Death by Cashmere is the first in Sally Goldenbaum's Seaside Knitters series (she is also the author of the Queen Bees Quilt mystery series), and it's a lovely introduction to Sea Harbor, Massachusetts and the knitting group that meets in Izzy's shop. This charming story begins after Izzy has moved back to Sea Harbor, abandoning her law career to open a knitting shop. Her aunt Nell, Nell's elderly friend Birdie (a hoot!), and lobsterwoman Cass get together one evening a week to share food, gossip, and knitting time. When Angie, who lives above Izzy's shop, is found drowned, her beautiful red hair tangled in one of Cass's lobster pots, the police in Sea Harbor are quick to assume the culprit is a random act by an outsider. The knitting group senses something is wrong in their little town, and they want it fixed so they can feel safe again.
Sea Harbor is the kind of town I love to read about: truly close-knit and caring, families who have lived there for generations, and in one of my favorite locales, New England. It's a bonus that the picturesque seaside town gives Goldenbaum plenty of opportunities to demonstrate her gift for descriptive writing. Nell, Cass, Izzy, and Birdie are well-developed characters with interesting backstories eased into the narrative. Goldenbaum gives them plenty of scenes to interact in smaller groups, with secondary characters, and as a quartet, which made them feel like real people. They have distinct personalities and a rich group dynamic. When they talk about the murder and begin investigating, it's not the pushy, overt "I must solve this crime myself" investigation that I've come to expect from amateur sleuths. Their efforts are more organic, arising from their fear for their community, and the pieces of the puzzle are slow to drop in place to form a satisfying conclusion. Sea Harbor is more developed than I expect in a mystery, with great secondary and even tertiary characters who give the reader a real sense of the place. The mystery was engaging, but at times I would be immersed in Sea Harbor, then suddenly be reminded that I was reading a murder mystery. This made the book an even more complex, fun read for me, but readers who like the murder at the forefront and are not as interested in getting to know the town and characters may find the book slow-moving.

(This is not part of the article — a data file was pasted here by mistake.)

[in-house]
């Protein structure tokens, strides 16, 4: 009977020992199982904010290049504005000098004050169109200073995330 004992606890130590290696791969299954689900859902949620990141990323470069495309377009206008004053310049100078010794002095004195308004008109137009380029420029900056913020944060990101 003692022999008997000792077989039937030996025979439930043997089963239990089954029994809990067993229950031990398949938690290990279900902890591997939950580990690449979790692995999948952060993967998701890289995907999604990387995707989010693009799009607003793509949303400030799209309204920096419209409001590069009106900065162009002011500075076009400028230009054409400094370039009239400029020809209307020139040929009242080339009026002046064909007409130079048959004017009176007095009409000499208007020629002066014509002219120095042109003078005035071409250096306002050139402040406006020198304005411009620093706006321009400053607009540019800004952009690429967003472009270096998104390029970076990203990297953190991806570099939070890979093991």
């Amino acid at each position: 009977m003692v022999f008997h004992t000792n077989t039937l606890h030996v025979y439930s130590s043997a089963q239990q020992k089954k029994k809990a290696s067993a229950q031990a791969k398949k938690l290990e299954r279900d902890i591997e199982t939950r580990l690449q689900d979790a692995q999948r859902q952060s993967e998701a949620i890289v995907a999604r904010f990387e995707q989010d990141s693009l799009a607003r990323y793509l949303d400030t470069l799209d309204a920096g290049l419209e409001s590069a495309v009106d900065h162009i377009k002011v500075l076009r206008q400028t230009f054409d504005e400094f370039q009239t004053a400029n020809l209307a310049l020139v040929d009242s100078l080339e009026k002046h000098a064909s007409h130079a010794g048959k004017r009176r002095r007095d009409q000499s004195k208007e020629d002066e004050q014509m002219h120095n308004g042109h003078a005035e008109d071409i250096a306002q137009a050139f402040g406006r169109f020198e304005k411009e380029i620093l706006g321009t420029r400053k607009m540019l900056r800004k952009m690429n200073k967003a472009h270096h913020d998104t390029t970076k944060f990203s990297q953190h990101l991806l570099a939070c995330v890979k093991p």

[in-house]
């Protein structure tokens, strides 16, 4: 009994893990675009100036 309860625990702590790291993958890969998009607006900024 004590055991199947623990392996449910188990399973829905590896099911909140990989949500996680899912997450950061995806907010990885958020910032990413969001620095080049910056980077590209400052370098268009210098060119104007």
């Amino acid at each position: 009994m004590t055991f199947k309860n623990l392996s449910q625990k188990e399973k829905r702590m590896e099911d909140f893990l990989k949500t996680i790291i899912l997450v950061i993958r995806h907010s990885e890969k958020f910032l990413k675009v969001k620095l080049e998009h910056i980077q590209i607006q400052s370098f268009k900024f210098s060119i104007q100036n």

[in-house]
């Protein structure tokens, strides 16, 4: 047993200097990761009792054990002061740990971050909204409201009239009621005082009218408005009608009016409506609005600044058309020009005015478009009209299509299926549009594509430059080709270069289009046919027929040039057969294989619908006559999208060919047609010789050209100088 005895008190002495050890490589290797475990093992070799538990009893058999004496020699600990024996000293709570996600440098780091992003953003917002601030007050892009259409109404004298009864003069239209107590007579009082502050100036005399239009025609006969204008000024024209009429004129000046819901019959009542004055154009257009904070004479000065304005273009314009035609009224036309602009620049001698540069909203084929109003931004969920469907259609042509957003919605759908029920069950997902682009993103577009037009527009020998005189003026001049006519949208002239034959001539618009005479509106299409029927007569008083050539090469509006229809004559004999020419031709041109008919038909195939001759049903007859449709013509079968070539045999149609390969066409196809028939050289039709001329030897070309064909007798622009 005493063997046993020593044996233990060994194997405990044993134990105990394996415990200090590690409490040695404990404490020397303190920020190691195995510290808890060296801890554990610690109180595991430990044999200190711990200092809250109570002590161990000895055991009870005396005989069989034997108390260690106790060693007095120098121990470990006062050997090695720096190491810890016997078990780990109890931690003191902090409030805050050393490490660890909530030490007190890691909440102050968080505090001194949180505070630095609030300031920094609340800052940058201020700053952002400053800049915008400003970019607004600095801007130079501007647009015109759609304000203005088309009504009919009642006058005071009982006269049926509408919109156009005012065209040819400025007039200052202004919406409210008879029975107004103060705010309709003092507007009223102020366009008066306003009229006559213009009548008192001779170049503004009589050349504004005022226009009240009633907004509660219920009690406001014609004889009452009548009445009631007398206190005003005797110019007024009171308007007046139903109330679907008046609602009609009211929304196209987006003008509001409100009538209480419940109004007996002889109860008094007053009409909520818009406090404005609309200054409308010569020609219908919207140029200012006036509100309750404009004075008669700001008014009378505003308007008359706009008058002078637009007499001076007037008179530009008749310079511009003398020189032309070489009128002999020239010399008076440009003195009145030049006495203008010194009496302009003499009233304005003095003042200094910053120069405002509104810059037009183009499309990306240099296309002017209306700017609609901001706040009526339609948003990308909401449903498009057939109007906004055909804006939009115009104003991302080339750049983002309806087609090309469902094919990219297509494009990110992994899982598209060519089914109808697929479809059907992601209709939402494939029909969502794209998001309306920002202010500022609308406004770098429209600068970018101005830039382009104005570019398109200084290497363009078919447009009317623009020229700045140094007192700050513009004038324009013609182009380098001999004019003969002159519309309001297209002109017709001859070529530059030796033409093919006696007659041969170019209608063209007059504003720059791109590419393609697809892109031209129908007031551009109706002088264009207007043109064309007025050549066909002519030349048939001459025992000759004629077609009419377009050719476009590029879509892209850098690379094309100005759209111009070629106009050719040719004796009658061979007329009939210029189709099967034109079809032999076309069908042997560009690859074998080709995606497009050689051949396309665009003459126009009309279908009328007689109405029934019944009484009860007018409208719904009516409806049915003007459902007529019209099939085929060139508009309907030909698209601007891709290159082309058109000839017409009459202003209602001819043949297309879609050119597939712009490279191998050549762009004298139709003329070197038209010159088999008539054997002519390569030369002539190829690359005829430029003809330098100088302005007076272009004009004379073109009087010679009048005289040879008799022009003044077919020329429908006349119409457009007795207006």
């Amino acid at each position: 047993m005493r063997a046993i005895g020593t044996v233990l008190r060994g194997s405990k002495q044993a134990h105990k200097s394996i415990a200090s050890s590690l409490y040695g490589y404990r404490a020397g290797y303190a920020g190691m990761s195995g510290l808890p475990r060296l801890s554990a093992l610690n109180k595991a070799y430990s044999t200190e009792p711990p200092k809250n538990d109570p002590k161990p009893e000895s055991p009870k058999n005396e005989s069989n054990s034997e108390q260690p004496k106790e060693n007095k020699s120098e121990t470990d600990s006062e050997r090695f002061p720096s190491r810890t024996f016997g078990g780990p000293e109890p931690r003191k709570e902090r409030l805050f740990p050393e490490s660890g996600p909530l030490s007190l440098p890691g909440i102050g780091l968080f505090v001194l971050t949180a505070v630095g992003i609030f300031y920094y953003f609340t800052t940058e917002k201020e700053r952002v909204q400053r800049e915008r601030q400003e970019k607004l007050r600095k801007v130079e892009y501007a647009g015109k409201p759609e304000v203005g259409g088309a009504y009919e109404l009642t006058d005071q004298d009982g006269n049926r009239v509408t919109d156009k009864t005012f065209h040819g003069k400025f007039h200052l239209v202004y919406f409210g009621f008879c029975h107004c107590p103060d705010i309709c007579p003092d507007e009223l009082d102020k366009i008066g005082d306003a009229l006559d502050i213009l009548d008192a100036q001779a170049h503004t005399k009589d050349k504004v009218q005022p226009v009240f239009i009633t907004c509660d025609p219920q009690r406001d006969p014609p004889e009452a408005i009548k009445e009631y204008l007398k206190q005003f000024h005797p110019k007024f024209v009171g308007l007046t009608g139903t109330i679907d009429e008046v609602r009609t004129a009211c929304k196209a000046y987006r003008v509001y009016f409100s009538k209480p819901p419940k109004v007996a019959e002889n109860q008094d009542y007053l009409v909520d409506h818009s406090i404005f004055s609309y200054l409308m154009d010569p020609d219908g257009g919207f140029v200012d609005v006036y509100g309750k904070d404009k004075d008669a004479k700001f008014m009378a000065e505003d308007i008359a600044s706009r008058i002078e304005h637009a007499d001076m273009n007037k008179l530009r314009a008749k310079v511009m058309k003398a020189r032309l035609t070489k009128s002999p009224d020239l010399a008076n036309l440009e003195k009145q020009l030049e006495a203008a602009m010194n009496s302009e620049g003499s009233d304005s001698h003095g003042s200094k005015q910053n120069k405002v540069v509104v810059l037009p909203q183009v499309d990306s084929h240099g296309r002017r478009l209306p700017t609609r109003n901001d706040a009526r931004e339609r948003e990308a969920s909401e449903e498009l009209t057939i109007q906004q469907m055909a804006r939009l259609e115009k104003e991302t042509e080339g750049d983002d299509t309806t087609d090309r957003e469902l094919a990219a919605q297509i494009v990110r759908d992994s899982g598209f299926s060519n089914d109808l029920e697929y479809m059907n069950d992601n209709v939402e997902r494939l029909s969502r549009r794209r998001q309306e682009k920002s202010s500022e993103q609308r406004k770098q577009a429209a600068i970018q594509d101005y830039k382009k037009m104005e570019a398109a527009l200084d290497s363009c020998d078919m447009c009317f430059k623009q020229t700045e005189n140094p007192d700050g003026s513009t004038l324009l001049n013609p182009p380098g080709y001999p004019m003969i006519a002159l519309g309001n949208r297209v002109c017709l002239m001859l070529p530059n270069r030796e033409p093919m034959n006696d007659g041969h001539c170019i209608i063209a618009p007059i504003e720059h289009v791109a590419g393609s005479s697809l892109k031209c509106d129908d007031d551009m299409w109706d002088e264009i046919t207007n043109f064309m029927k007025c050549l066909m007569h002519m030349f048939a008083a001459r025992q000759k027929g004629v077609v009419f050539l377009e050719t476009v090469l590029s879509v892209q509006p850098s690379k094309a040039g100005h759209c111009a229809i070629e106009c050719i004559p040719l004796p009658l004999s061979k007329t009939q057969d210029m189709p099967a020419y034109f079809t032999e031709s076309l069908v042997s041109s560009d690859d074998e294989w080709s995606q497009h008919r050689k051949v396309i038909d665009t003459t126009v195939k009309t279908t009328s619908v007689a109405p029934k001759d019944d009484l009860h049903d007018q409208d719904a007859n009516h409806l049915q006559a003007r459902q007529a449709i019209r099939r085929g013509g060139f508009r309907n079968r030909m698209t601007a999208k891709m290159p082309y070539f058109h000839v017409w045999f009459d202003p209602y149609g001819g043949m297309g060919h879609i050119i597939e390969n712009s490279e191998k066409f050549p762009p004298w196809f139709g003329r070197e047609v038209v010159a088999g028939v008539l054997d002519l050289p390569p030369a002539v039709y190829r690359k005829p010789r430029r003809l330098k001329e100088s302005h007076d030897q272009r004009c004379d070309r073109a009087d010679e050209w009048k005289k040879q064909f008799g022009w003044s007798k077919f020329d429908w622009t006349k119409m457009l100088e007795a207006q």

Goldenbaum seems unconcerned with the conventions of contemporary cozy mysteries, and I found that refreshing. She eschews the usual youngish, single point-of-view character who spends much of her time looking for a guy (though, don't get me wrong, I enjoy plenty of those) in favor of Nell, Izzy's aunt, who is happily married. There is a sweet bit of romance for Izzy, but it's in the background. The mystery is complex and satisfying, with numerous threads that come together nicely. There is no sense of imminent danger to the sleuths (I often find those scenes to be annoying in other mysteries), and no confront-the-killer ending. I found the writing and editing to be excellent, and I found very little to nitpick there. One annoyance is in the dialogue: the characters frequently refer to each other by name while they're speaking to each other, and no one talks that way. I found that I could skim past the references without my inner Grammar Nerd going nuts. There was a reference to a "unique, one-of-a-kind sweater" that made me grimace, but for the most part, the writing and editing were great (not always true of cozy mysteries). None of these little things diminished my pleasure in reading, though as someone who cooks, I'm still scratching my head over an herbed spinach frittata apparently made with cumin and coriander AND topped with parmesan AND sour cream. And I have a bone to pick with whoever approved the jacket copy, which makes it seem that Izzy is the point-of-view character, not even mentioning Nell's name! I spent the first few pages annoyed at the wandering POV, only to realize that the misleading jacket copy was the problem.
To sum up, Death by Cashmere is a thoroughly enjoyable start to a new mystery series, and I highly recommend it to knitters, mystery readers, readers of women's fiction, and anyone who enjoys a cozy visit to a small town.